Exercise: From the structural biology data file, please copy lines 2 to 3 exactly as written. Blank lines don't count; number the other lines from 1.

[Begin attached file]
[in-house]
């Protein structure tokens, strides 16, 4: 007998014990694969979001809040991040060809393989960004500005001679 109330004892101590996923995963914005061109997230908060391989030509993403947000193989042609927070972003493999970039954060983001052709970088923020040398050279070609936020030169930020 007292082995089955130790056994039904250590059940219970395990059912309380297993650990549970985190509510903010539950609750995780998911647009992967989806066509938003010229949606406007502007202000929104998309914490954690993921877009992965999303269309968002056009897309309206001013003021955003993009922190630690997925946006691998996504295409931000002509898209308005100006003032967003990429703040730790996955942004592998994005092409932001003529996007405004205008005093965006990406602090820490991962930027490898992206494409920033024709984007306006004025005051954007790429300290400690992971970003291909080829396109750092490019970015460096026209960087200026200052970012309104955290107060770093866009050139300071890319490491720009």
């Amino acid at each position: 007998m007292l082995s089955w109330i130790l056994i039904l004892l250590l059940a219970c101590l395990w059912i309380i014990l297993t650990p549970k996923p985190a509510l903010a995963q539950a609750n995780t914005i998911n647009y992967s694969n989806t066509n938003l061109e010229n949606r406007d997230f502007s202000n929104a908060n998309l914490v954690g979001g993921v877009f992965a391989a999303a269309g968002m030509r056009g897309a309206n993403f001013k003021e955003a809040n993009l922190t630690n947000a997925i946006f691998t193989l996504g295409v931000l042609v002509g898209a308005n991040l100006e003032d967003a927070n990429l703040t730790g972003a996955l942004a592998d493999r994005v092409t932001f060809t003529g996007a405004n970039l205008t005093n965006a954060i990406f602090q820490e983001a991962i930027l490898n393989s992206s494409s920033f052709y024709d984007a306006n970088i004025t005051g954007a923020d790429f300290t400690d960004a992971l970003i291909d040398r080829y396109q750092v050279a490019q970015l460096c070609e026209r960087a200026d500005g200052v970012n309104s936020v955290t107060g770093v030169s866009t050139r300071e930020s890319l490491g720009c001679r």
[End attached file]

């Protein structure tokens, strides 16, 4: 007998014990694969979001809040991040060809393989960004500005001679 109330004892101590996923995963914005061109997230908060391989030509993403947000193989042609927070972003493999970039954060983001052709970088923020040398050279070609936020030169930020 007292082995089955130790056994039904250590059940219970395990059912309380297993650990549970985190509510903010539950609750995780998911647009992967989806066509938003010229949606406007502007202000929104998309914490954690993921877009992965999303269309968002056009897309309206001013003021955003993009922190630690997925946006691998996504295409931000002509898209308005100006003032967003990429703040730790996955942004592998994005092409932001003529996007405004205008005093965006990406602090820490991962930027490898992206494409920033024709984007306006004025005051954007790429300290400690992971970003291909080829396109750092490019970015460096026209960087200026200052970012309104955290107060770093866009050139300071890319490491720009």
């Amino acid at each position: 007998m007292l082995s089955w109330i130790l056994i039904l004892l250590l059940a219970c101590l395990w059912i309380i014990l297993t650990p549970k996923p985190a509510l903010a995963q539950a609750n995780t914005i998911n647009y992967s694969n989806t066509n938003l061109e010229n949606r406007d997230f502007s202000n929104a908060n998309l914490v954690g979001g993921v877009f992965a391989a999303a269309g968002m030509r056009g897309a309206n993403f001013k003021e955003a809040n993009l922190t630690n947000a997925i946006f691998t193989l996504g295409v931000l042609v002509g898209a308005n991040l100006e003032d967003a927070n990429l703040t730790g972003a996955l942004a592998d493999r994005v092409t932001f060809t003529g996007a405004n970039l205008t005093n965006a954060i990406f602090q820490e983001a991962i930027l490898n393989s992206s494409s920033f052709y024709d984007a306006n970088i004025t005051g954007a923020d790429f300290t400690d960004a992971l970003i291909d040398r080829y396109q750092v050279a490019q970015l460096c070609e026209r960087a200026d500005g200052v970012n309104s936020v955290t107060g770093v030169s866009t050139r300071e930020s890319l490491g720009c001679r």